Osmond apologised and continued to press his case based on the current situation in the hospitality industry and the figures published by Public Health England.

It was a maddening listen. Someone passing by as the radio burbled on might have been forgiven for thinking that Barnett’s role was to run interference for the government, so vociferous was her critique of Osmond’s position and so bad faith in its framing too.

While Osmond has consented to come onto Barnett’s show — there is an obvious promotional benefit both for individual name recongition and broader brand recognition to appearing on the BBC — he does know his industry and he was referring to evidence, something that Barnett dismissed in her barracking. It was as though he was the minister in charge of the chaos rather than someone speaking about the victims of that chaos.

Barnett’s curious perception of what balanced means was on show in her notorious interaction with Angela Raynor during the General Election when she — semingly seriously — asked: “Would you nationalise sausages?”

And it is this bizarre world view that made me write previously about my concerns with her taking on the Woman’s Hour job. Her partial presentation of her awareness of her father’s exploitation of women, and in one proven case of a trafficked woman (he did not traffic her himself), adds to the picture of a person born into privilege bought with ill-gotten gains who is capable of ferocious interviewing but often turns that ability in unsavory directions.

This was an interview that ill-served the listener. I had to look up and research Osmond to discover his full background and to understand that he was not an apolitical resteraunteur but, in fact, a private equity guy with deep, deep financial ties to the Conservative Party despite his stinging criticisms.

From there, Barnett’s interventions in the discussion felt designed to shoot down Osmond’s critique and to subject him to the kind of inquisition that is better directed a ministers, like Matt Hancock, whose handling of the crisis has been so woeful. As one of the country’s biggest pub landlords, Osmond can and should be subjected to strong criticism, but in the case of the Barnett interview, he was referring throughout to facts published by one of the government’s own bodies.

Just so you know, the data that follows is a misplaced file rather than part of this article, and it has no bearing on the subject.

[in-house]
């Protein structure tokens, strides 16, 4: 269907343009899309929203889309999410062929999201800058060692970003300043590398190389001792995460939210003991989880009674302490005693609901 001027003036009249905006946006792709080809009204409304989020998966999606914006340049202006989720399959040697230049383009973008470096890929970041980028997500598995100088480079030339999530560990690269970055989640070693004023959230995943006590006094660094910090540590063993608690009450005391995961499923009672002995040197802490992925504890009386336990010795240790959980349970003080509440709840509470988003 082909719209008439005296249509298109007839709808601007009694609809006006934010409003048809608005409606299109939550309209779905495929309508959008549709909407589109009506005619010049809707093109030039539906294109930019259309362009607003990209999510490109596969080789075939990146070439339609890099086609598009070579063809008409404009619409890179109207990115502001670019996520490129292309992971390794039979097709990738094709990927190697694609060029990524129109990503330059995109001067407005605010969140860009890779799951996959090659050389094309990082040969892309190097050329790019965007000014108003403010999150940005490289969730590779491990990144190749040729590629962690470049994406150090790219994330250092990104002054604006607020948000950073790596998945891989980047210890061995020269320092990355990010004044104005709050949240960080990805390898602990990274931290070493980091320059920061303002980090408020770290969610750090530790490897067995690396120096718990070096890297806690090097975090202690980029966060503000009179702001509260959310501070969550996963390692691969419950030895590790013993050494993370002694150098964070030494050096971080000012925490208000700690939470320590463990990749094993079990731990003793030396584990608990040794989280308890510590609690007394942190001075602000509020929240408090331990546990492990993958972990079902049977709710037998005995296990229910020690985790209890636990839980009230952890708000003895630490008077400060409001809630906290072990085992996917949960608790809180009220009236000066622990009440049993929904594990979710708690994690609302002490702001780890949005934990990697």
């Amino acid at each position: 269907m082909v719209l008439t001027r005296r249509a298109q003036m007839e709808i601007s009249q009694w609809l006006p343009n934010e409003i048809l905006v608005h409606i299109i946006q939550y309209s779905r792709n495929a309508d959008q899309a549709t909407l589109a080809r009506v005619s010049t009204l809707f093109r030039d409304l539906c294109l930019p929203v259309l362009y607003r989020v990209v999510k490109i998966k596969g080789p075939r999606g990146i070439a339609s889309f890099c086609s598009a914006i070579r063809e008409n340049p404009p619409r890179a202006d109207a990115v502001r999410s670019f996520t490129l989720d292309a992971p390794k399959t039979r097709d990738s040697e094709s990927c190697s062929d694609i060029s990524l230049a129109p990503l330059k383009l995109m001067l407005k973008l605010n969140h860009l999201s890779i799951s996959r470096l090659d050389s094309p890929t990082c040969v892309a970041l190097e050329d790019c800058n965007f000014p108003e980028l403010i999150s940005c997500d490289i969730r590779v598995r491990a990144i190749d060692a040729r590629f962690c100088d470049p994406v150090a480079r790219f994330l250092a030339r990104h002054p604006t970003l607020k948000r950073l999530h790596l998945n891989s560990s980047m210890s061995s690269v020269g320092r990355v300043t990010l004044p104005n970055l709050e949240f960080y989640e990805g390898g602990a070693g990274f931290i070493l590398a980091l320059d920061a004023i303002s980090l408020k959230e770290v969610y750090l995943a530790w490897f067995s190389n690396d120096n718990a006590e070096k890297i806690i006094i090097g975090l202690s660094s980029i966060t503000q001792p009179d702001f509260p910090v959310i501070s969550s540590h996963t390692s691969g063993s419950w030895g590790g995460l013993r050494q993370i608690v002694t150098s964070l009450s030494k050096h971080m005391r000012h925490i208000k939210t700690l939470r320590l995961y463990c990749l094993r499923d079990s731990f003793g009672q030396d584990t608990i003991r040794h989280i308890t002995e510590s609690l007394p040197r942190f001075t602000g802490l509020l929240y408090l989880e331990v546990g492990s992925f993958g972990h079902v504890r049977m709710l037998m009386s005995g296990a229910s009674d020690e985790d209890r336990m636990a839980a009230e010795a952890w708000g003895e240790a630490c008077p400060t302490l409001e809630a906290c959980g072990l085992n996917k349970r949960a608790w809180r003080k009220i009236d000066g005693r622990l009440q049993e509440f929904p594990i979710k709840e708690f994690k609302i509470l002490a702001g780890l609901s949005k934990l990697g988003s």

In the clash between Osmond and Barnett, two privilege lives were chafing against each other; Barnett’s private school education, Daily Telegraph incubated, BBC-enabled view meeting Osmond’s multi-millionaire, private equity raider perspective, swirled through with statistics from Public Health England that Barnett seemed unwilling to really engage with. Two heads of the establishment hydra were flailing at each other and the listener was left as a bystander, hearing the sounds of the monsters smashing into each other but having only a partial idea of what they signified.

The British media is addicted to these half-formed presentations of the way the world actually is and often resorts to a kind of gaslighting to tell readers, listeners, and viewers that things are one way when the audience is capable of using its eyes, ears, and mouths to ascertain that things are quite, quite different.

Why is trust in journalism so low? Because it often seems like British journalists, in particular, live in an entirely parallel universe and report from it with no awareness that the majority of people do not experience what they do and don’t think as they do. It’s a very specific kind of contempt.